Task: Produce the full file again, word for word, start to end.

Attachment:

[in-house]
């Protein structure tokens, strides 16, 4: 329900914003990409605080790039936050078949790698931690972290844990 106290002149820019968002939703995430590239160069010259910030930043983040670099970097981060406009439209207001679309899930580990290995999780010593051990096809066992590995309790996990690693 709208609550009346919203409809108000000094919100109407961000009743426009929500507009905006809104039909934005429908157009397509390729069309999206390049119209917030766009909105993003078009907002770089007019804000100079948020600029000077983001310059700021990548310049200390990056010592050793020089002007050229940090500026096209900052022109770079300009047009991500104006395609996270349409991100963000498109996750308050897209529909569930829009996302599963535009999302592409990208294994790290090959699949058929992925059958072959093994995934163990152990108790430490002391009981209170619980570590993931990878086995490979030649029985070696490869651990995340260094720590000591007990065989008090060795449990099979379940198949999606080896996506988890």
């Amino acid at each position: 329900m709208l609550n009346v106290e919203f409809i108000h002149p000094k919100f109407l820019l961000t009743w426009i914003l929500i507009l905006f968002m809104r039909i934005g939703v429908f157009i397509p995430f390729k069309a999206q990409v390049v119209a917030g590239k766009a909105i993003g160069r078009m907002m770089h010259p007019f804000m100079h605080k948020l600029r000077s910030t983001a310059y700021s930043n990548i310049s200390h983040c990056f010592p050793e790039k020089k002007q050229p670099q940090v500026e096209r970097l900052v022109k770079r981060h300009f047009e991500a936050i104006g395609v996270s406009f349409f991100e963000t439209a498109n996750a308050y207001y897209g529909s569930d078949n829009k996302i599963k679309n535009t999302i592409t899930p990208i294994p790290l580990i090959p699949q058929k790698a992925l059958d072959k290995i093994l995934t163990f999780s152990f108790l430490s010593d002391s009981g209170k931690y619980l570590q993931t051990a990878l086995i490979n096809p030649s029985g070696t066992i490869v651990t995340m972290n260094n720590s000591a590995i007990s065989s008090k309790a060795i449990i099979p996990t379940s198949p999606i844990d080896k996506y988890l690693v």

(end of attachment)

[in-house]
């Protein structure tokens, strides 16, 4: 329900914003990409605080790039936050078949790698931690972290844990 106290002149820019968002939703995430590239160069010259910030930043983040670099970097981060406009439209207001679309899930580990290995999780010593051990096809066992590995309790996990690693 709208609550009346919203409809108000000094919100109407961000009743426009929500507009905006809104039909934005429908157009397509390729069309999206390049119209917030766009909105993003078009907002770089007019804000100079948020600029000077983001310059700021990548310049200390990056010592050793020089002007050229940090500026096209900052022109770079300009047009991500104006395609996270349409991100963000498109996750308050897209529909569930829009996302599963535009999302592409990208294994790290090959699949058929992925059958072959093994995934163990152990108790430490002391009981209170619980570590993931990878086995490979030649029985070696490869651990995340260094720590000591007990065989008090060795449990099979379940198949999606080896996506988890």
């Amino acid at each position: 329900m709208l609550n009346v106290e919203f409809i108000h002149p000094k919100f109407l820019l961000t009743w426009i914003l929500i507009l905006f968002m809104r039909i934005g939703v429908f157009i397509p995430f390729k069309a999206q990409v390049v119209a917030g590239k766009a909105i993003g160069r078009m907002m770089h010259p007019f804000m100079h605080k948020l600029r000077s910030t983001a310059y700021s930043n990548i310049s200390h983040c990056f010592p050793e790039k020089k002007q050229p670099q940090v500026e096209r970097l900052v022109k770079r981060h300009f047009e991500a936050i104006g395609v996270s406009f349409f991100e963000t439209a498109n996750a308050y207001y897209g529909s569930d078949n829009k996302i599963k679309n535009t999302i592409t899930p990208i294994p790290l580990i090959p699949q058929k790698a992925l059958d072959k290995i093994l995934t163990f999780s152990f108790l430490s010593d002391s009981g209170k931690y619980l570590q993931t051990a990878l086995i490979n096809p030649s029985g070696t066992i490869v651990t995340m972290n260094n720590s000591a590995i007990s065989s008090k309790a060795i449990i099979p996990t379940s198949p999606i844990d080896k996506y988890l690693v």